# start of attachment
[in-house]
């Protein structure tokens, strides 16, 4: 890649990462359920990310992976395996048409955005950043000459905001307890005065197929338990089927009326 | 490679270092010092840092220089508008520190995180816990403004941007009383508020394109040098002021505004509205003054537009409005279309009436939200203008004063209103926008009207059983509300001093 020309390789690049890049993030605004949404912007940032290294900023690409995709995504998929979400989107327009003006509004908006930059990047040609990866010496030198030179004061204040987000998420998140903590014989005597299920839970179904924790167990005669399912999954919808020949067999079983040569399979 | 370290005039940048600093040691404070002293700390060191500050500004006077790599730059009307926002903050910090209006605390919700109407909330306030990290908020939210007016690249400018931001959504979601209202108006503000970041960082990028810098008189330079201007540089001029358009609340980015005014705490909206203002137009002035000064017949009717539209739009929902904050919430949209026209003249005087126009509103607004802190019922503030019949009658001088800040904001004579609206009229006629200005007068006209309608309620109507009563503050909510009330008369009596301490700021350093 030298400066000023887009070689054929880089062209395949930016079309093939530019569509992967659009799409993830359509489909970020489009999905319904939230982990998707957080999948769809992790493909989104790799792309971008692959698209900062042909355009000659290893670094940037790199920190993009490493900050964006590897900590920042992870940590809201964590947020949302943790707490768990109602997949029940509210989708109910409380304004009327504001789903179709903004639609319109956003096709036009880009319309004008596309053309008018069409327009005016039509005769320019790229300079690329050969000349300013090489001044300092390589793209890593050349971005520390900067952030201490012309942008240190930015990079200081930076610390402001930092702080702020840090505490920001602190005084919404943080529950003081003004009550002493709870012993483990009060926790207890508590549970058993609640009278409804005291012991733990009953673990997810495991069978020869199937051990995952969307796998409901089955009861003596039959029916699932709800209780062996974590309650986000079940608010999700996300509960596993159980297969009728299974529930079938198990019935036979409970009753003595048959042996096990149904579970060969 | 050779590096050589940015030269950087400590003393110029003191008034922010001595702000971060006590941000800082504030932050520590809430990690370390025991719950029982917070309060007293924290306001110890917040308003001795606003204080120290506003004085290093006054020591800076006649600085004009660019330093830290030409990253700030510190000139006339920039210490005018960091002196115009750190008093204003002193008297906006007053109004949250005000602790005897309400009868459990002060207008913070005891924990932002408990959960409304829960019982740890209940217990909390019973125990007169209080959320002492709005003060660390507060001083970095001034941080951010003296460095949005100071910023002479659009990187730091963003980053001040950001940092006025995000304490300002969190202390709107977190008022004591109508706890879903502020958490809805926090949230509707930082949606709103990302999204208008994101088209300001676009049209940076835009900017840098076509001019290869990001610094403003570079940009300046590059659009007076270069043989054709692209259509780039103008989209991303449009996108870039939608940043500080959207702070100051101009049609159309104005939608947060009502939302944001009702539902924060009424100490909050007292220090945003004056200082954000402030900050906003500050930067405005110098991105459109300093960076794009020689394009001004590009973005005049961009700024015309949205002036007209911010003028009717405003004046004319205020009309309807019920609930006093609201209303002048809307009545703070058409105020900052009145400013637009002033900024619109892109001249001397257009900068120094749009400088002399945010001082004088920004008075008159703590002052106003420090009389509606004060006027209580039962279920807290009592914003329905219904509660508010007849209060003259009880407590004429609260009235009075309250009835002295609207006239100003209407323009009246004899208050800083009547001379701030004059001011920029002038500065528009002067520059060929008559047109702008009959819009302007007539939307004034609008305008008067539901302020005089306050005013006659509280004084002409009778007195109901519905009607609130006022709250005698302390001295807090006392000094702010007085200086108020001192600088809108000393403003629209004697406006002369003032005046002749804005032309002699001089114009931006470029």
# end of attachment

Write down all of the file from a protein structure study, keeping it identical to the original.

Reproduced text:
[in-house]
């Protein structure tokens, strides 16, 4: 890649990462359920990310992976395996048409955005950043000459905001307890005065197929338990089927009326 | 490679270092010092840092220089508008520190995180816990403004941007009383508020394109040098002021505004509205003054537009409005279309009436939200203008004063209103926008009207059983509300001093 020309390789690049890049993030605004949404912007940032290294900023690409995709995504998929979400989107327009003006509004908006930059990047040609990866010496030198030179004061204040987000998420998140903590014989005597299920839970179904924790167990005669399912999954919808020949067999079983040569399979 | 370290005039940048600093040691404070002293700390060191500050500004006077790599730059009307926002903050910090209006605390919700109407909330306030990290908020939210007016690249400018931001959504979601209202108006503000970041960082990028810098008189330079201007540089001029358009609340980015005014705490909206203002137009002035000064017949009717539209739009929902904050919430949209026209003249005087126009509103607004802190019922503030019949009658001088800040904001004579609206009229006629200005007068006209309608309620109507009563503050909510009330008369009596301490700021350093 030298400066000023887009070689054929880089062209395949930016079309093939530019569509992967659009799409993830359509489909970020489009999905319904939230982990998707957080999948769809992790493909989104790799792309971008692959698209900062042909355009000659290893670094940037790199920190993009490493900050964006590897900590920042992870940590809201964590947020949302943790707490768990109602997949029940509210989708109910409380304004009327504001789903179709903004639609319109956003096709036009880009319309004008596309053309008018069409327009005016039509005769320019790229300079690329050969000349300013090489001044300092390589793209890593050349971005520390900067952030201490012309942008240190930015990079200081930076610390402001930092702080702020840090505490920001602190005084919404943080529950003081003004009550002493709870012993483990009060926790207890508590549970058993609640009278409804005291012991733990009953673990997810495991069978020869199937051990995952969307796998409901089955009861003596039959029916699932709800209780062996974590309650986000079940608010999700996300509960596993159980297969009728299974529930079938198990019935036979409970009753003595048959042996096990149904579970060969 | 050779590096050589940015030269950087400590003393110029003191008034922010001595702000971060006590941000800082504030932050520590809430990690370390025991719950029982917070309060007293924290306001110890917040308003001795606003204080120290506003004085290093006054020591800076006649600085004009660019330093830290030409990253700030510190000139006339920039210490005018960091002196115009750190008093204003002193008297906006007053109004949250005000602790005897309400009868459990002060207008913070005891924990932002408990959960409304829960019982740890209940217990909390019973125990007169209080959320002492709005003060660390507060001083970095001034941080951010003296460095949005100071910023002479659009990187730091963003980053001040950001940092006025995000304490300002969190202390709107977190008022004591109508706890879903502020958490809805926090949230509707930082949606709103990302999204208008994101088209300001676009049209940076835009900017840098076509001019290869990001610094403003570079940009300046590059659009007076270069043989054709692209259509780039103008989209991303449009996108870039939608940043500080959207702070100051101009049609159309104005939608947060009502939302944001009702539902924060009424100490909050007292220090945003004056200082954000402030900050906003500050930067405005110098991105459109300093960076794009020689394009001004590009973005005049961009700024015309949205002036007209911010003028009717405003004046004319205020009309309807019920609930006093609201209303002048809307009545703070058409105020900052009145400013637009002033900024619109892109001249001397257009900068120094749009400088002399945010001082004088920004008075008159703590002052106003420090009389509606004060006027209580039962279920807290009592914003329905219904509660508010007849209060003259009880407590004429609260009235009075309250009835002295609207006239100003209407323009009246004899208050800083009547001379701030004059001011920029002038500065528009002067520059060929008559047109702008009959819009302007007539939307004034609008305008008067539901302020005089306050005013006659509280004084002409009778007195109901519905009607609130006022709250005698302390001295807090006392000094702010007085200086108020001192600088809108000393403003629209004697406006002369003032005046002749804005032309002699001089114009931006470029």